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Multicast and Anycast
Full Paper
Fault Isolation in Multicast Trees
Anoop Reddy (USC/Information Sciences Institute)
Ramesh Govindan (USC/Information Sciences Institute)
Deborah Estrin (USC/Information Sciences Institute)
Fault isolation has received little attention in the Internet research literature. We take a first step towards addressing this deficiency, exploring robust and scalable mechanisms by which multicast receivers can (in some cases, approximately) locate the on-tree router responsible for a route change, or the link responsible for significant packet loss. These mechanisms rely on receivers with overlapped paths to the source sharing the responsibility of monitoring their overlapped path segments. Our mechanisms assume no additional path monitoring capability other than that provided by \emph{multicast traceroute} (mtrace).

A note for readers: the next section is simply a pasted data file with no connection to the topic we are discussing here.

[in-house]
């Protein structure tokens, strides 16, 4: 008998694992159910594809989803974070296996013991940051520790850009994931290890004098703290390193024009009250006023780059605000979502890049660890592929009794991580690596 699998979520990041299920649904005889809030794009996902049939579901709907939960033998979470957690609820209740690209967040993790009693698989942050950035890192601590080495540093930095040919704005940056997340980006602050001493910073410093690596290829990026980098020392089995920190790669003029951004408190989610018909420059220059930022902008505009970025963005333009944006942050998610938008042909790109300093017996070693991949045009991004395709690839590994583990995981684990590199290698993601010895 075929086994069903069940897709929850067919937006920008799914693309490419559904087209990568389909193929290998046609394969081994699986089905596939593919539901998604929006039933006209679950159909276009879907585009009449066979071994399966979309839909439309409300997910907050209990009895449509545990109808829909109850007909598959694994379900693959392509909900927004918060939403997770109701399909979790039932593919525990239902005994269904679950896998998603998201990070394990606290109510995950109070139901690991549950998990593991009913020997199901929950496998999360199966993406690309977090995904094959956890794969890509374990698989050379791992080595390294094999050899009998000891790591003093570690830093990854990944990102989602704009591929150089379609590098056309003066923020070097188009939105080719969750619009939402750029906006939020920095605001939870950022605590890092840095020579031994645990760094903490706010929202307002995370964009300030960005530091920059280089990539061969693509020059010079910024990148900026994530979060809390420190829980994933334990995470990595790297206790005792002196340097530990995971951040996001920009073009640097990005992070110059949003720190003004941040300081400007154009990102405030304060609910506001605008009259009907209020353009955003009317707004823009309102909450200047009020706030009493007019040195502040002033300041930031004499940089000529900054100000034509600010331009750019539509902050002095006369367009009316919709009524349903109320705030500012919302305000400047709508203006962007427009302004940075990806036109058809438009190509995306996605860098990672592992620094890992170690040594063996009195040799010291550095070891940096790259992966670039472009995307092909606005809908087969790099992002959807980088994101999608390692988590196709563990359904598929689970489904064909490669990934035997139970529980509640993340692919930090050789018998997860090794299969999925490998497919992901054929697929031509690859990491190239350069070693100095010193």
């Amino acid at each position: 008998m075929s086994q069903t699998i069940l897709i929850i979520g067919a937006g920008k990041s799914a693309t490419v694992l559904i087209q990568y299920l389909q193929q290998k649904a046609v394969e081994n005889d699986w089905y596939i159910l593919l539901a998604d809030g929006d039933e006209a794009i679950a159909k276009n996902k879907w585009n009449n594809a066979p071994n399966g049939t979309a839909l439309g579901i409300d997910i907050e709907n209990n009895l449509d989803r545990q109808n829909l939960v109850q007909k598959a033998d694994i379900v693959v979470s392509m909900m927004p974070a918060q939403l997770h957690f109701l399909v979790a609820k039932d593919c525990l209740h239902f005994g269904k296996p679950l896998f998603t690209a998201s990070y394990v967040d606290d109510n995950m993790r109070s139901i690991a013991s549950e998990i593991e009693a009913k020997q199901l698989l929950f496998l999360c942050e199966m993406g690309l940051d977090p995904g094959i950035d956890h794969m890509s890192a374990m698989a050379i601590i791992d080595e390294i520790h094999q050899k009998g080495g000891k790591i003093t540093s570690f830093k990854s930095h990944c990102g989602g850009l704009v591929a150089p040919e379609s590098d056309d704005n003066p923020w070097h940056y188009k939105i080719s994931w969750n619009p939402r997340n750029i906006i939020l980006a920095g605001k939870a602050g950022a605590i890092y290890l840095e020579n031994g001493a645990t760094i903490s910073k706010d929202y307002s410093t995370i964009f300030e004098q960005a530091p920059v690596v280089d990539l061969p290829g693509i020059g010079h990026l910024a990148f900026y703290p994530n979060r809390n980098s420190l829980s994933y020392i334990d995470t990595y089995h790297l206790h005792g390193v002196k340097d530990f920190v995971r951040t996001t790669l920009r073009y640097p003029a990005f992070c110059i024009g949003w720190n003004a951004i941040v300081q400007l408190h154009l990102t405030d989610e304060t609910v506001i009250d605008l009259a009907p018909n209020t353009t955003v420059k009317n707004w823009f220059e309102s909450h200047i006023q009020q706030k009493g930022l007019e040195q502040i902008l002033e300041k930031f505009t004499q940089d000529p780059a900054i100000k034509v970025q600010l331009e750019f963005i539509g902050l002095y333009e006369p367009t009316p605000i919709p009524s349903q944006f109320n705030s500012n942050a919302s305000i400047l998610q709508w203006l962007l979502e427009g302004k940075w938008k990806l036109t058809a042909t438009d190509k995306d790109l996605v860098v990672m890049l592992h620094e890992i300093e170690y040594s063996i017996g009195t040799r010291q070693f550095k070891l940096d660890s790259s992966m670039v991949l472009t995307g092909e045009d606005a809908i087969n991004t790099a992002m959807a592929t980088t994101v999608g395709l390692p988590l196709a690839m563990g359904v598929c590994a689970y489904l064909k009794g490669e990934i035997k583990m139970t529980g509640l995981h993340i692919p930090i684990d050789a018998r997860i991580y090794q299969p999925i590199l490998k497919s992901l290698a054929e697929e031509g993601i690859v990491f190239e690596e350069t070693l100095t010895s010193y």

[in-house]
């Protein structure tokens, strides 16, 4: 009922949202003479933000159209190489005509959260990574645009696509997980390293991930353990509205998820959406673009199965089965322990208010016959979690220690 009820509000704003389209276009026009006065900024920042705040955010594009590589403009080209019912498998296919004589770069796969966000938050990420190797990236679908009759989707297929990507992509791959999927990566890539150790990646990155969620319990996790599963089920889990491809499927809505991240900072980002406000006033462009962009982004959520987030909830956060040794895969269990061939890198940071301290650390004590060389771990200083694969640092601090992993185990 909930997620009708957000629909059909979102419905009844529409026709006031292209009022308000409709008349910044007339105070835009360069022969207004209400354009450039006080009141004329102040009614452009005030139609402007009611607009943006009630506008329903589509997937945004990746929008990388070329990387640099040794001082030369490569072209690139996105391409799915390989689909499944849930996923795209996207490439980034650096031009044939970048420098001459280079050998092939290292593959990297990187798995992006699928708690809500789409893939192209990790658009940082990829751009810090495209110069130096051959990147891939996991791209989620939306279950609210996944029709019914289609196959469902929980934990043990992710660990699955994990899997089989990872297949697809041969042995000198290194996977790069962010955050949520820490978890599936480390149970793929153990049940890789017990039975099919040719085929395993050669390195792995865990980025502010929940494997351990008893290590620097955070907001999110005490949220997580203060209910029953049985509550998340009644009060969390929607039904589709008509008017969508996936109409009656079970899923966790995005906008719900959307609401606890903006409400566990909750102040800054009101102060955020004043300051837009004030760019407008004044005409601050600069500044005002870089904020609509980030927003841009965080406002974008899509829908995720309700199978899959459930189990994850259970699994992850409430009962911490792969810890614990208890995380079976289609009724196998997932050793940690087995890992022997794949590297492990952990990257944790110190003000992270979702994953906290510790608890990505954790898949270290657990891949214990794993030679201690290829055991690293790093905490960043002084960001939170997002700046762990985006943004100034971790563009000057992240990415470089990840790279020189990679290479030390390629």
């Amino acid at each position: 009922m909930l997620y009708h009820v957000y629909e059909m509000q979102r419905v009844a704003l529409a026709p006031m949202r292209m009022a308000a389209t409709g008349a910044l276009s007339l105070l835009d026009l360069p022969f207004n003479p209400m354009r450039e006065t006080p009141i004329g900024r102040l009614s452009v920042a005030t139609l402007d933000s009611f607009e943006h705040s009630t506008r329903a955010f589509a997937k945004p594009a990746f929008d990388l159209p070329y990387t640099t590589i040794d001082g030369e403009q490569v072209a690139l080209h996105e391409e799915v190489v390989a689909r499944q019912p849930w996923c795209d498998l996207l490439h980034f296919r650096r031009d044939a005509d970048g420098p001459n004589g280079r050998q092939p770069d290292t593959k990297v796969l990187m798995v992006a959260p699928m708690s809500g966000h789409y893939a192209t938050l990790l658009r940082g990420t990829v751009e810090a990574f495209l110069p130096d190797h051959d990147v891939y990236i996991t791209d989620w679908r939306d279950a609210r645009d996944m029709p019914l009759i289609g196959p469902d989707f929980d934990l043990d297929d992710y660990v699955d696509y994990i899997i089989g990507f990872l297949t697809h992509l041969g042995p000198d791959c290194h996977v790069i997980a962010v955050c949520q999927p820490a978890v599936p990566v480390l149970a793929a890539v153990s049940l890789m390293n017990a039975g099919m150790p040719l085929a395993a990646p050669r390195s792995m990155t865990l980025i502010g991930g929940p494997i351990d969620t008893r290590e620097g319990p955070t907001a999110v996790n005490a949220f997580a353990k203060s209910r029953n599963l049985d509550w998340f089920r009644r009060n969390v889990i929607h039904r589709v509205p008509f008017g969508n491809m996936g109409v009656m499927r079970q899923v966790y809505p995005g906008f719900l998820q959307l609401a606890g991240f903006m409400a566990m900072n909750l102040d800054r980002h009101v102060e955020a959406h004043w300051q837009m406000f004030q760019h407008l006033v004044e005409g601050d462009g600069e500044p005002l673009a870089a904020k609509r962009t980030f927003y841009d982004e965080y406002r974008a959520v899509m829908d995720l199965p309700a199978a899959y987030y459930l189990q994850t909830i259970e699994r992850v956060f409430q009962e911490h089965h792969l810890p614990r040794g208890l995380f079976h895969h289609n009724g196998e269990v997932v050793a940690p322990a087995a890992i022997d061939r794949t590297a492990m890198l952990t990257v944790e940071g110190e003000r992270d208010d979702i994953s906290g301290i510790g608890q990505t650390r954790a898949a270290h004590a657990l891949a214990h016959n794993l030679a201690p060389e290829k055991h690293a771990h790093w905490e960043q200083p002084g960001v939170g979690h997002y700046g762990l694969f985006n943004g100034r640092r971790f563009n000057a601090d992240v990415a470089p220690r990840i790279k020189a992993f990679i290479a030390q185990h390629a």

We explore the tradeoff between monitoring overhead and fault isolation error for two classes of mechanisms: those that assume some kind of router assist for selectively multicasting the responses to mtrace requests, and those that do not. In the former category fall schemes that use \emph{subcast} or \emph{directed multicast}. In the latter are schemes that use \emph{scoping}, or a limited number of multicasts. The latter two approaches are deployable in today's multicast infrastructure. Our evaluations reveal that while some deployable alternatives have acceptable overhead, schemes that employ router assist have very desirable scaling characteristics.